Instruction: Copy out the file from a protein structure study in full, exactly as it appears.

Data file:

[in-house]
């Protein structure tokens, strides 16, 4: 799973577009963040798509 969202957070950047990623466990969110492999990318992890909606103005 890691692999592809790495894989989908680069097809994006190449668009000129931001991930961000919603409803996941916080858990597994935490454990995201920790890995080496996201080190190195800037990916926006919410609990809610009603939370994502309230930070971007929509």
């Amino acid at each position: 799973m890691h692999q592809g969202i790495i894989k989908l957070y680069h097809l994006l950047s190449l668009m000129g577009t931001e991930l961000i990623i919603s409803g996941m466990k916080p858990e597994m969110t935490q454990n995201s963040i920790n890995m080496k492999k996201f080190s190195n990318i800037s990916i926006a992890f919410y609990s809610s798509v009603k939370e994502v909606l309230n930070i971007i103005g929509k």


[in-house]
């Protein structure tokens, strides 16, 4: 799973577009963040798509 969202957070950047990623466990969110492999990318992890909606103005 890691692999592809790495894989989908680069097809994006190449668009000129931001991930961000919603409803996941916080858990597994935490454990995201920790890995080496996201080190190195800037990916926006919410609990809610009603939370994502309230930070971007929509």
């Amino acid at each position: 799973m890691h692999q592809g969202i790495i894989k989908l957070y680069h097809l994006l950047s190449l668009m000129g577009t931001e991930l961000i990623i919603s409803g996941m466990k916080p858990e597994m969110t935490q454990n995201s963040i920790n890995m080496k492999k996201f080190s190195n990318i800037s990916i926006a992890f919410y609990s809610s798509v009603k939370e994502v909606l309230n930070i971007i103005g929509k």